I was compelled to respond to all the 1 star reviews. As someone who actually really dislikes fart jokes, finding them to be lazy writing that only attempts to appeal to the lowest common denominator, I can sympathize with anyone who would be skeptical of this movie at first. But I love this movie. These are not merely fart jokes, but a much deeper and richer metaphor. There's another review on here that goes into some length to describe how Dano's character Hank is an unreliable narrator, a troubled and delusional, suicidal man in the midst of a mental breakdown. While I find that review to be an accurate reading it doesn't fully explore the film's use of metaphor which function on many levels. The first level is the film's plot itself which can be read as everything we are being shown is really happening, or that we are seeing things from Hank's perspective and he is hallucinating and delusional. But to go deeper than that, this is a movie about shame and repression so strong that it makes you unable to express your own inner feelings. It directly comments on this in numerous ways, through the long discussion of Hanks's shameful feelings about masturbation, how he constantly tells Manny not to do things because people will think he is being weird. Manny is doing what comes naturally and just being honest and talking without filters. Everything is new to him and he approaches the world like a child, wondering and asking questions about everything. Manny is innocent and has not learned shame yet. Society shames all of us, and teaches us that there are right and wrong ways of behaving. There are proper ways of behaving in public, and as children, when we act naturally, we are usually shamed, maybe even punished for breaking the rules of polite society. These rules rely on numerous pre-concieved notions but are in actuality completely arbitrary. The idea that a fart or a boner are gross are value judgement that rely on the idea that there can be something wrong with our natural body functions. Thus are we taught to be ashamed of our own bodies, taught to conceal nudity and hold in our farts. I could go further into how religion and polite society frame innocent body functions as perversions, but Hank's insecurity extends into shaming of other behavior, his repression is so extensive that he is uncomfortable in expressing basic emotions. This is explored through the recreation of meeting the girl on the bus, and how someone without preconceived notions of right and wrong behavior and societal repression would approach the situation entirely differently. Dano is so afraid of how other's might perceive him that he never approaches this girl he feels a connection to, Hank is his un-repressed inner asking him why anyone would ever stop themselves from doing what would make them happy. So this movie is questioning society's arbitrary rules, public shaming that causes social anxiety and shyness and forces people to conform to socially acceptable behavior. It uses body functions as a metaphor for that. Farting in the film is a metaphor for holding feelings inside or hiding your true self. In the final scene of the film Hank lets out a fart in front of other people in a last desperate attempt to revive Manny, Manny who represents his inner child. Throughout the film he brings Danny to life by letting go of and coming to terms with his inner repression, learning to re-approach life with playfulness, curiosity, and creativity, as a child would. So in that final scene he is "letting go" of his repression. There is one more level that all of this operates on, and it's here that I have to say that I have pity for people who could not see any deeper meaning in this film. Because it confronts the ways in which we take ourselves too seriously, when in reality part of the human condition is living in these strange and amazing and earthy vessels we call bodies. And bodies are amazing things that operate on a level of complexity that science still struggles to understand, outright magical in fact. But we ignore that magic and instead frame our viewing of our bodies with shame and repression. The film playfully confronts us with bodily functions in order to make us confront our own relationships with our bodies. As someone who normally despises bathroom humor I was amazed to find myself laughing out loud and feeling outright joy at moments of reveling in bodily humor that were outright triumphant. This is in part a movie that tries to teach us to enjoy life by taking it less seriously, by showing us a man who is learning to do the same. And so if you despise this movie, I think if you spent your time doing nothing but trying to learn to find enjoyment in this film, and trying to understand why other people do, you would find yourself letting go of repression and finding empathy beyond what you knew you were capable of. I think it would be entirely worth it.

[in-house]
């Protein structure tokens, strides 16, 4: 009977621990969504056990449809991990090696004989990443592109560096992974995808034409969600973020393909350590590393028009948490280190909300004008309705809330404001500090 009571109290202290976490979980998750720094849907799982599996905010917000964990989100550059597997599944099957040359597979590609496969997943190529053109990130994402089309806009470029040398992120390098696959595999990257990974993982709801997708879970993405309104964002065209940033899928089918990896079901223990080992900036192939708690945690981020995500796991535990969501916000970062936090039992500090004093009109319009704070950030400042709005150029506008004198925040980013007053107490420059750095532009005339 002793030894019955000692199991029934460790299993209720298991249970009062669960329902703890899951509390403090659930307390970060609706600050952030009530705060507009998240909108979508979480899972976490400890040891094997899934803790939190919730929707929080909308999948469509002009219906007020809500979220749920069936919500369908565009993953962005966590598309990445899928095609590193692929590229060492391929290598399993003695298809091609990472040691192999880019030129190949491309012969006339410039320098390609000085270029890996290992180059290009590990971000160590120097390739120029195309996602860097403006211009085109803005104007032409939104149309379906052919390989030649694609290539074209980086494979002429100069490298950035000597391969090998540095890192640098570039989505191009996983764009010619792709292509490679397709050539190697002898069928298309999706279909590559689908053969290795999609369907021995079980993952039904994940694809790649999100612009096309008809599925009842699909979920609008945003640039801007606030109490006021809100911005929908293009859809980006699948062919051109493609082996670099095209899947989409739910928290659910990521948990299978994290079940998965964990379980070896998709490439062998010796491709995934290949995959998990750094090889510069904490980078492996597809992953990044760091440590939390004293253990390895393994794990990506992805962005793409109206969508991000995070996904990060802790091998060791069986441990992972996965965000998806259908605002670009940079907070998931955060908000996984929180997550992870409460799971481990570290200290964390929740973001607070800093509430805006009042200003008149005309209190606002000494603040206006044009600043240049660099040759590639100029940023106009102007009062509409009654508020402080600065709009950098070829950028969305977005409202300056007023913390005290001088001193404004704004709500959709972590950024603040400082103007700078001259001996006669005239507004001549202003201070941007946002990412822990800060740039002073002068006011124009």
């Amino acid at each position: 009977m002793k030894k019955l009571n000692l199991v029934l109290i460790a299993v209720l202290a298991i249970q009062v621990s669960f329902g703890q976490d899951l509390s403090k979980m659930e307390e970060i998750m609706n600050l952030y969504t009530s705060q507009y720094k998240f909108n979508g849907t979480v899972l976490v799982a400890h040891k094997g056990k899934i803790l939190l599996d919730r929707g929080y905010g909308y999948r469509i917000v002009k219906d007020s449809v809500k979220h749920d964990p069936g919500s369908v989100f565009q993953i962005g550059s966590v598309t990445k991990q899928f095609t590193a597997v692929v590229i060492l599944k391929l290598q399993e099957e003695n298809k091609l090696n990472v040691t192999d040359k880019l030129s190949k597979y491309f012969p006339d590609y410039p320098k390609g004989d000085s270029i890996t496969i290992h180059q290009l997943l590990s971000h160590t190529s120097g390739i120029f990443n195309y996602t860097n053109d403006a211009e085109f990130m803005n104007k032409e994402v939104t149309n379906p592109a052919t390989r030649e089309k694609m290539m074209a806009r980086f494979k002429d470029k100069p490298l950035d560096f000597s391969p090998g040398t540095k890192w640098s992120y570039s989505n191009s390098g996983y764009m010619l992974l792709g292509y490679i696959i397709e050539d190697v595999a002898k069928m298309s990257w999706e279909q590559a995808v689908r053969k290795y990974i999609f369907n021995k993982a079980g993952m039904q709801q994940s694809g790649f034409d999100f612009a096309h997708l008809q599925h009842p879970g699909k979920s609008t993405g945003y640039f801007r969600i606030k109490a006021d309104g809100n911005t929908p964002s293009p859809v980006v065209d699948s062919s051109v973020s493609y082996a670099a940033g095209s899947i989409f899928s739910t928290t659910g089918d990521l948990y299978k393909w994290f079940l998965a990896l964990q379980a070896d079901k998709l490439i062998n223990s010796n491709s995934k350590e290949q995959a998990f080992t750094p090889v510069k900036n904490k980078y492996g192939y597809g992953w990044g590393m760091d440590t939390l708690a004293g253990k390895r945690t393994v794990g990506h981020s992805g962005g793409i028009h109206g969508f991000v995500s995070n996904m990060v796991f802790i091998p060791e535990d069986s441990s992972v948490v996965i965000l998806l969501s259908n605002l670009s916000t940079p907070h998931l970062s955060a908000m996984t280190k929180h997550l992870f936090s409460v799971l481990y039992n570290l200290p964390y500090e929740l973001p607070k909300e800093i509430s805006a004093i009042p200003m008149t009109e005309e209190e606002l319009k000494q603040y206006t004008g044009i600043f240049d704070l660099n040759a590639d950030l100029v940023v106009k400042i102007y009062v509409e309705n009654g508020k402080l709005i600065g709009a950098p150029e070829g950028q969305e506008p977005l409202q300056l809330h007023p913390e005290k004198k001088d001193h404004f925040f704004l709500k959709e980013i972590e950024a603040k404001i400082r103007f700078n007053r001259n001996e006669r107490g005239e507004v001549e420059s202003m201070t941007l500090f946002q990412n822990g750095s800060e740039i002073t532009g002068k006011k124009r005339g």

Swiss Army Man
Comedy / Drama / Fantasy / Romance
Swiss Army Man
Comedy / Drama / Fantasy / Romance
A hopeless man stranded on a deserted island befriends a dead body and together they go on a surreal journey to get home.
December 22, 2019